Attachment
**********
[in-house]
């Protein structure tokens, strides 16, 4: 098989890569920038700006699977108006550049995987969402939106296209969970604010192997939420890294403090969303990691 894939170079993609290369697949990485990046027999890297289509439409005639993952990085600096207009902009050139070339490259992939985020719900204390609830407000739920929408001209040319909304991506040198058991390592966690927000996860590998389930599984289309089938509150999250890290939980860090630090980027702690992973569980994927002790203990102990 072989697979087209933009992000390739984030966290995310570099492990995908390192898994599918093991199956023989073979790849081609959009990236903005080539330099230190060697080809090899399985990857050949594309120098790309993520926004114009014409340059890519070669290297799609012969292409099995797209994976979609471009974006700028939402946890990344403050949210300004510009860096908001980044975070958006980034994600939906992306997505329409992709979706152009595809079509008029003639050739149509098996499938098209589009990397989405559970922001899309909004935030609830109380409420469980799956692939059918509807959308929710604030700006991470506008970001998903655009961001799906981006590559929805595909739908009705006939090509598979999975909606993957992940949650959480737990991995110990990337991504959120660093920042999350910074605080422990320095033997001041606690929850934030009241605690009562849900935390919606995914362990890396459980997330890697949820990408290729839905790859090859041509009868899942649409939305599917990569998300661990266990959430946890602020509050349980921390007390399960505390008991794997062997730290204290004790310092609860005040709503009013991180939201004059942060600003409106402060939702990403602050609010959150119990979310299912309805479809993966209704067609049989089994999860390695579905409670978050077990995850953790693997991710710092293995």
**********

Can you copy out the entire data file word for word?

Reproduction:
[in-house]
């Protein structure tokens, strides 16, 4: 098989890569920038700006699977108006550049995987969402939106296209969970604010192997939420890294403090969303990691 894939170079993609290369697949990485990046027999890297289509439409005639993952990085600096207009902009050139070339490259992939985020719900204390609830407000739920929408001209040319909304991506040198058991390592966690927000996860590998389930599984289309089938509150999250890290939980860090630090980027702690992973569980994927002790203990102990 072989697979087209933009992000390739984030966290995310570099492990995908390192898994599918093991199956023989073979790849081609959009990236903005080539330099230190060697080809090899399985990857050949594309120098790309993520926004114009014409340059890519070669290297799609012969292409099995797209994976979609471009974006700028939402946890990344403050949210300004510009860096908001980044975070958006980034994600939906992306997505329409992709979706152009595809079509008029003639050739149509098996499938098209589009990397989405559970922001899309909004935030609830109380409420469980799956692939059918509807959308929710604030700006991470506008970001998903655009961001799906981006590559929805595909739908009705006939090509598979999975909606993957992940949650959480737990991995110990990337991504959120660093920042999350910074605080422990320095033997001041606690929850934030009241605690009562849900935390919606995914362990890396459980997330890697949820990408290729839905790859090859041509009868899942649409939305599917990569998300661990266990959430946890602020509050349980921390007390399960505390008991794997062997730290204290004790310092609860005040709503009013991180939201004059942060600003409106402060939702990403602050609010959150119990979310299912309805479809993966209704067609049989089994999860390695579905409670978050077990995850953790693997991710710092293995």